“[T]he piece does reflect general unease within China and the PLA about U.S. military plans,” Dill stated, adding that China will likely continue to focus on developing SLBM capabilities, long-range conventional strike systems, and missile defense assets.

But there is reason to doubt that the commentary signals a policy shift.

New Group Challenges CW ‘Impunity’


March 2018
By Alicia Sanders-Zakre

France launched an initiative to counter the use and proliferation of chemical weapons amid a recent spike of chemical attacks in Syria. About 25 countries attended the Jan. 23 launch ceremony in Paris for the International Partnership Against Impunity for the Use of Chemical Weapons and agreed to implement its declaration of principles.

“This initiative puts those who ordered and carried out chemical weapons attacks on notice: You will face a day of reckoning for your crimes against humanity, and your victims will see justice done,” U.S. Secretary of State Rex Tillerson said in opening remarks.

U.S. Secretary of State Rex Tillerson speaks January 23 in Paris in support of the French initiative against the perpetrators of chemical attacks in Syria.  (Photo: JACQUES DEMARTHON/AFP/Getty Images)The partnership will facilitate information sharing, “name and shame” individuals and entities involved in chemical weapons attacks by publicizing their names on a website, and strengthen national accountability and enforcement efforts. France also imposed sanctions on individuals and entities linked to Syrian chemical weapons use.

Although the partnership intends to address chemical weapons threats globally, the emphasis during the ceremony was on Syria. There were six chemical attacks in Syria from early January to early February, according to a U.S. State Department press release Feb. 5. The day before the partnership’s launch, there were reports of a chlorine gas attack killing an estimated 20 civilians in East Ghouta, a rebel-held Damascus suburb.

A report is forthcoming by a fact-finding mission investigating recent alleged chemical weapons attacks in Syria, Izumi Nakamitsu, UN high representative for disarmament affairs, told the Security Council on Feb. 5.

The new chemical weapons accountability initiative follows the breakdown late last year of a mechanism that identified chemical weapons users in Syria. In 2015 the Security Council adopted Resolution 2235, creating the Joint Investigative Mechanism (JIM), a collaborative effort between the United Nations and the Organisation for the Prohibition of Chemical Weapons (OPCW) tasked with determining the culpable actor for verified chemical weapons attacks in Syria.

The latest JIM report, in October 2017, found the Assad regime guilty of using sarin gas in an April 2017 attack and the Islamic State group responsible for using sulfur mustard in a September 2016 attack. The JIM’s mandate expired, and the body was forced to cease investigations in November 2017, after Russia blocked several attempts to extend the mandate and asserted that the JIM conclusions were inaccurate and politically biased. (See ACT, December 2017.)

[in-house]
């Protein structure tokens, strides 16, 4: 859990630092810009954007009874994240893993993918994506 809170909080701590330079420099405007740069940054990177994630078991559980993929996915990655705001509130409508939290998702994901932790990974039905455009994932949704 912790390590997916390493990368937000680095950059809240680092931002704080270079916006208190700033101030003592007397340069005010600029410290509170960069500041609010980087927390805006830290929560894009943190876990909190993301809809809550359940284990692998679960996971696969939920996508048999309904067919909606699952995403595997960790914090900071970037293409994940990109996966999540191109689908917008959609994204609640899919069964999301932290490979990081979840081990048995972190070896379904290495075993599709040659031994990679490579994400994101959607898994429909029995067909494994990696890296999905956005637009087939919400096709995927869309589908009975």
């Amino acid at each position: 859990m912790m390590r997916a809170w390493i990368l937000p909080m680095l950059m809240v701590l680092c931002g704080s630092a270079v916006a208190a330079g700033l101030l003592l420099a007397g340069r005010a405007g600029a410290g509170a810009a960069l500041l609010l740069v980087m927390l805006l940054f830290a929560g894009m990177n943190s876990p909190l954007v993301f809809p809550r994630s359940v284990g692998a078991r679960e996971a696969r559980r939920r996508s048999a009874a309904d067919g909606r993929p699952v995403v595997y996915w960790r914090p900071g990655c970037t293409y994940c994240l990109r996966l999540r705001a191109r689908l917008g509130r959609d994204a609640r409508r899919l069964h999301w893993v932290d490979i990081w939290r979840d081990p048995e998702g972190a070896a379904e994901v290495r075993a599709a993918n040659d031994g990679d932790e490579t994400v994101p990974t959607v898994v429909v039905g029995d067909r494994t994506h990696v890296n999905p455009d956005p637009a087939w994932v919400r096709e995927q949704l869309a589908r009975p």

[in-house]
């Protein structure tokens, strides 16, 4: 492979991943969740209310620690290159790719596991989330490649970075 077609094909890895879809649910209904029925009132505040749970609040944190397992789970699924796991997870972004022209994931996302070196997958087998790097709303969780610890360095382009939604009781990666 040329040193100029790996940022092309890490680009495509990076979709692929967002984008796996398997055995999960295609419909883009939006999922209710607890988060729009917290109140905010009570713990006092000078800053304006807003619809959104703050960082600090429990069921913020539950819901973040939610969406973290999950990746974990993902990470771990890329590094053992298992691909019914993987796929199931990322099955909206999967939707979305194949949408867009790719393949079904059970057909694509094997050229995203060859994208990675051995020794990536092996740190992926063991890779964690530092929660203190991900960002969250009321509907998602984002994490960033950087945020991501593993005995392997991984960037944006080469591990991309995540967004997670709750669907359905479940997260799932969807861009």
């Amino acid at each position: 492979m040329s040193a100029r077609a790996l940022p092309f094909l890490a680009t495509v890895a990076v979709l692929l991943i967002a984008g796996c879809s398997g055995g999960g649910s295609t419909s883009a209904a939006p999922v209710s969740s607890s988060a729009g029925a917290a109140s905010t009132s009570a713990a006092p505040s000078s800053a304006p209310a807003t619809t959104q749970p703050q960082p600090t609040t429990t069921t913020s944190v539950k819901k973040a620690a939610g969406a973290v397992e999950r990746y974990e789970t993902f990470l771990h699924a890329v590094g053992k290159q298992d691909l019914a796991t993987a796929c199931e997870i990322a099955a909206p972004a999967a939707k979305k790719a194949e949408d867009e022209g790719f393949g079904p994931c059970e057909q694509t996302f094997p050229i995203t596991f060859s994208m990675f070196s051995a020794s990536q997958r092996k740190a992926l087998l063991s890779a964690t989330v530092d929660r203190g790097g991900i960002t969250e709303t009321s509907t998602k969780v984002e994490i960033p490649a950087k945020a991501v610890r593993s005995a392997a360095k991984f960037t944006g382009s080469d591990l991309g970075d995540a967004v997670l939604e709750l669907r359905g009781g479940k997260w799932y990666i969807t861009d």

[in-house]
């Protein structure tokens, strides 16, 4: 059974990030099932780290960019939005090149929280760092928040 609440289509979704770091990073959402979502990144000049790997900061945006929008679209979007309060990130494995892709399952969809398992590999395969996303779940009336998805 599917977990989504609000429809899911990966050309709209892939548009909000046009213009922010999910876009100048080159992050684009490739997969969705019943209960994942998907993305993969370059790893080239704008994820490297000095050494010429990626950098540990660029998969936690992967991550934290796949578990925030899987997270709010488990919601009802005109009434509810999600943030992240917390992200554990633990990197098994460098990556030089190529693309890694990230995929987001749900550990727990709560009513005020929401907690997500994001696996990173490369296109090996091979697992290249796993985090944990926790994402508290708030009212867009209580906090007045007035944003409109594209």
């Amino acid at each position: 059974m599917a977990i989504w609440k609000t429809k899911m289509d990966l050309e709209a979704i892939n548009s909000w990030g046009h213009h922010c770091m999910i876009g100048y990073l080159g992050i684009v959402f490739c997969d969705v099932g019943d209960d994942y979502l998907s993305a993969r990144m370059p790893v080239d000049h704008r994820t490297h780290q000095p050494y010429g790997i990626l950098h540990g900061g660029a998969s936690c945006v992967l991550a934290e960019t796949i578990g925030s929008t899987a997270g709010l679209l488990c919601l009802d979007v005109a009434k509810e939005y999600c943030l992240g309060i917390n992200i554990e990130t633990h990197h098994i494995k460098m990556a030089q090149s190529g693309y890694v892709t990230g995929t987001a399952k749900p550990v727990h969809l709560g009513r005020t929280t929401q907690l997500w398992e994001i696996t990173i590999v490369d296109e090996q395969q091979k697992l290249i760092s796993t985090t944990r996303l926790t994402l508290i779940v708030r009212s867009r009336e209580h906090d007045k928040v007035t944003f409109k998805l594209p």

In remarks at the launch ceremony, French Foreign Minister Jean-Yves Le Drian emphasized that the new group would not replace existing multilateral bodies, such as the JIM. Instead, the project would aim to “complement” their work by creating a “meaningful and operational instrument” in light of the obstructions encountered by existing bodies.

Although Russia was absent from the launch, U.S.-Russian animosity over chemical weapons use in Syria was not. In Paris, Tillerson chastised Moscow for shielding the Assad regime, asserting that “Russia ultimately bears responsibility for the victims in East Ghouta and countless other Syrians targeted with chemical weapons.”

In New York just hours after the launch ceremony, Vassily Nebenzia, Russian ambassador to the UN, called an impromptu Security Council meeting, where he rejected U.S. criticism, called the French initiative an attempt “to create an anti-Damascus bloc through the proliferation of lies,” and introduced a proposal to extend the JIM mandate. Nikki Haley, U.S. ambassador to the UN, dismissed the Russian proposal on the grounds that its terms were unacceptable and that it was intended as a distraction from the partnership launch.

France will chair the partnership this year, with plans to convene experts meetings to discuss progress on the implementation of the principles. Some experts have remarked on the uncertainty around the effort and the obstacles it may encounter to gain additional members.

The procedure for the partnership to determine its rules of operation are not yet clear. John Hart, head of the Chemical and Biological Security Project at the Stockholm International Peace Research Institute, wrote in a Feb. 8 article for the Lowy Institute that the partnership may have trouble reaching a “common understanding” between governments and civil society and among governments on the source and use of intelligence, as well as guidelines for the publication of information.

Hart observed that states may be unwilling to “become entangled” in a Russian-U.S. dispute or will lack the technical capacity to contribute intelligence to the partnership.

Western powers struggle against chemical weapons use by Russia’s ally, Syria.